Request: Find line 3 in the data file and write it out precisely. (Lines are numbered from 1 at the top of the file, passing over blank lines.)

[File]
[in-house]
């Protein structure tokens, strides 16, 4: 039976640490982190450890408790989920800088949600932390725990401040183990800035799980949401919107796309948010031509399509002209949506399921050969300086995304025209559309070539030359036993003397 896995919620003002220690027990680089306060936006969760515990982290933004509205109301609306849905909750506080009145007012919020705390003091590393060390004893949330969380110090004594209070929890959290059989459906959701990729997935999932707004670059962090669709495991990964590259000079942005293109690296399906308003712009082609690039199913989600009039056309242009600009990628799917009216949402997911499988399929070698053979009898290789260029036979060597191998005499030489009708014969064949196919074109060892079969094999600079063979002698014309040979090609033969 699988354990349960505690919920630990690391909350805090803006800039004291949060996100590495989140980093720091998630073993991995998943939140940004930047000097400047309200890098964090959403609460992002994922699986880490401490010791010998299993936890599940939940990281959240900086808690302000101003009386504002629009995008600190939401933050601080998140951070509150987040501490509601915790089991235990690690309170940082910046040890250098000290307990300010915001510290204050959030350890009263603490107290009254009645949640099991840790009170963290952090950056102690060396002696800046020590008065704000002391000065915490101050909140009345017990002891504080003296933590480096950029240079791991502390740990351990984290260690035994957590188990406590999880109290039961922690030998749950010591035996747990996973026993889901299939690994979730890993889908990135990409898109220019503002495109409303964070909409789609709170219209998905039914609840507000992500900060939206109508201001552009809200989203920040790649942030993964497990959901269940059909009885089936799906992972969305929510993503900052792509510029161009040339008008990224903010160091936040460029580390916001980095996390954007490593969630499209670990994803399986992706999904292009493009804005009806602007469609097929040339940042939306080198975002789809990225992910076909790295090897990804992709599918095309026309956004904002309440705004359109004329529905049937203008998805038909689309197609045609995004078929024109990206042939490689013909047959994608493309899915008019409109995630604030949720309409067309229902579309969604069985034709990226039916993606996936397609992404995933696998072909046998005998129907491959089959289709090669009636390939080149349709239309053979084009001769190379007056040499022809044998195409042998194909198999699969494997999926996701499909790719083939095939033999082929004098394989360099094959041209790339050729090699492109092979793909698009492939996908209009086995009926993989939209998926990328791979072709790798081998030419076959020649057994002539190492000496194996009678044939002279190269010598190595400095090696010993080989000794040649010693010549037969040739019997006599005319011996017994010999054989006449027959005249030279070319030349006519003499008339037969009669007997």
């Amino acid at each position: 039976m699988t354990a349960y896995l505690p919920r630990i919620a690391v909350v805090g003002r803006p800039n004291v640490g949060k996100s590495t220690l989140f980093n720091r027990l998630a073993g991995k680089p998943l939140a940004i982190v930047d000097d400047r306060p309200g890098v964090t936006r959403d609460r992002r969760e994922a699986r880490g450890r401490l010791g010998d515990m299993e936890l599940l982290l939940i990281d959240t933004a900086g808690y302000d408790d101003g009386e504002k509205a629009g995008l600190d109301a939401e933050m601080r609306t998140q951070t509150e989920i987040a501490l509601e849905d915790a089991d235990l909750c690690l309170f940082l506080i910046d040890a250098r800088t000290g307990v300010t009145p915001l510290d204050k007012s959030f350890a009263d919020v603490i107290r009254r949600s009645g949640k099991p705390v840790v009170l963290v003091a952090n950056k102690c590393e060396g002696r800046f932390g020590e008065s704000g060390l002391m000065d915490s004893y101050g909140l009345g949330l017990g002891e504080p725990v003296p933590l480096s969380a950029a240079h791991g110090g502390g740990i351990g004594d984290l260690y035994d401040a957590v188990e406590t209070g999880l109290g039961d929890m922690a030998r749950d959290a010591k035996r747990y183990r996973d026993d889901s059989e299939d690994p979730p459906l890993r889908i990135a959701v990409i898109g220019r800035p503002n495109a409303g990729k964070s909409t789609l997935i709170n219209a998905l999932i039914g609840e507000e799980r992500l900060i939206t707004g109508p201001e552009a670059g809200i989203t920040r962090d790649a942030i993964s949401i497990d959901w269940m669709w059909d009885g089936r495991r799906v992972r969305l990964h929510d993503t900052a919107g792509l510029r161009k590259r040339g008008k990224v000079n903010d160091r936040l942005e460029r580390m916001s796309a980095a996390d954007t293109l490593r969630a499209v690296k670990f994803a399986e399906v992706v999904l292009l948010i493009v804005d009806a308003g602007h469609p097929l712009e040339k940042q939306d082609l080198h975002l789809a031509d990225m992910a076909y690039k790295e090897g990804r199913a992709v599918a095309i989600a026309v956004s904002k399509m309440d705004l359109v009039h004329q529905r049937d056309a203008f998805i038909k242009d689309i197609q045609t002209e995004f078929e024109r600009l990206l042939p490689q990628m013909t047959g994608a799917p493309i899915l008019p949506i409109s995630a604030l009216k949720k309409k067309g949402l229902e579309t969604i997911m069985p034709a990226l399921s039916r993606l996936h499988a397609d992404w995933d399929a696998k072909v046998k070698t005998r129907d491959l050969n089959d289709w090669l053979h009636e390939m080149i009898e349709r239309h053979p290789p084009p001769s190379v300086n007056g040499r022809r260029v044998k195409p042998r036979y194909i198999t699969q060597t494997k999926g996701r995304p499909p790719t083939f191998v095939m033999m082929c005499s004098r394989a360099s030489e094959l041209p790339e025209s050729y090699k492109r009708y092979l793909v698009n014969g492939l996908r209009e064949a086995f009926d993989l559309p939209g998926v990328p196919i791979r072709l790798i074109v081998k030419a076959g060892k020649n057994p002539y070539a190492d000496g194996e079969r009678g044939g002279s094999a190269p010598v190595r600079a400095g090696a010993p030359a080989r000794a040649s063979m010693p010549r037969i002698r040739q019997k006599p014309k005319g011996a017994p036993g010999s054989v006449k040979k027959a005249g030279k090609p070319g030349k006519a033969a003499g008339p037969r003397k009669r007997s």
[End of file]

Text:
């Amino acid at each position: 039976m699988t354990a349960y896995l505690p919920r630990i919620a690391v909350v805090g003002r803006p800039n004291v640490g949060k996100s590495t220690l989140f980093n720091r027990l998630a073993g991995k680089p998943l939140a940004i982190v930047d000097d400047r306060p309200g890098v964090t936006r959403d609460r992002r969760e994922a699986r880490g450890r401490l010791g010998d515990m299993e936890l599940l982290l939940i990281d959240t933004a900086g808690y302000d408790d101003g009386e504002k509205a629009g995008l600190d109301a939401e933050m601080r609306t998140q951070t509150e989920i987040a501490l509601e849905d915790a089991d235990l909750c690690l309170f940082l506080i910046d040890a250098r800088t000290g307990v300010t009145p915001l510290d204050k007012s959030f350890a009263d919020v603490i107290r009254r949600s009645g949640k099991p705390v840790v009170l963290v003091a952090n950056k102690c590393e060396g002696r800046f932390g020590e008065s704000g060390l002391m000065d915490s004893y101050g909140l009345g949330l017990g002891e504080p725990v003296p933590l480096s969380a950029a240079h791991g110090g502390g740990i351990g004594d984290l260690y035994d401040a957590v188990e406590t209070g999880l109290g039961d929890m922690a030998r749950d959290a010591k035996r747990y183990r996973d026993d889901s059989e299939d690994p979730p459906l890993r889908i990135a959701v990409i898109g220019r800035p503002n495109a409303g990729k964070s909409t789609l997935i709170n219209a998905l999932i039914g609840e507000e799980r992500l900060i939206t707004g109508p201001e552009a670059g809200i989203t920040r962090d790649a942030i993964s949401i497990d959901w269940m669709w059909d009885g089936r495991r799906v992972r969305l990964h929510d993503t900052a919107g792509l510029r161009k590259r040339g008008k990224v000079n903010d160091r936040l942005e460029r580390m916001s796309a980095a996390d954007t293109l490593r969630a499209v690296k670990f994803a399986e399906v992706v999904l292009l948010i493009v804005d009806a308003g602007h469609p097929l712009e040339k940042q939306d082609l080198h975002l789809a031509d990225m992910a076909y690039k790295e090897g990804r199913a992709v599918a095309i989600a026309v956004s904002k399509m309440d705004l359109v009039h004329q529905r049937d056309a203008f998805i038909k242009d689309i197609q045609t002209e995004f078929e024109r600009l990206l042939p490689q990628m013909t047959g994608a799917p493309i899915l008019p949506i409109s995630a604030l009216k949720k309409k067309g949402l229902e579309t969604i997911m069985p034709a990226l399921s039916r993606l996936h499988a397609d992404w995933d399929a696998k072909v046998k070698t005998r129907d491959l050969n089959d289709w090669l053979h009636e390939m080149i009898e349709r239309h053979p290789p084009p001769s190379v300086n007056g040499r022809r260029v044998k195409p042998r036979y194909i198999t699969q060597t494997k999926g996701r995304p499909p790719t083939f191998v095939m033999m082929c005499s004098r394989a360099s030489e094959l041209p790339e025209s050729y090699k492109r009708y092979l793909v698009n014969g492939l996908r209009e064949a086995f009926d993989l559309p939209g998926v990328p196919i791979r072709l790798i074109v081998k030419a076959g060892k020649n057994p002539y070539a190492d000496g194996e079969r009678g044939g002279s094999a190269p010598v190595r600079a400095g090696a010993p030359a080989r000794a040649s063979m010693p010549r037969i002698r040739q019997k006599p014309k005319g011996a017994p036993g010999s054989v006449k040979k027959a005249g030279k090609p070319g030349k006519a033969a003499g008339p037969r003397k009669r007997s």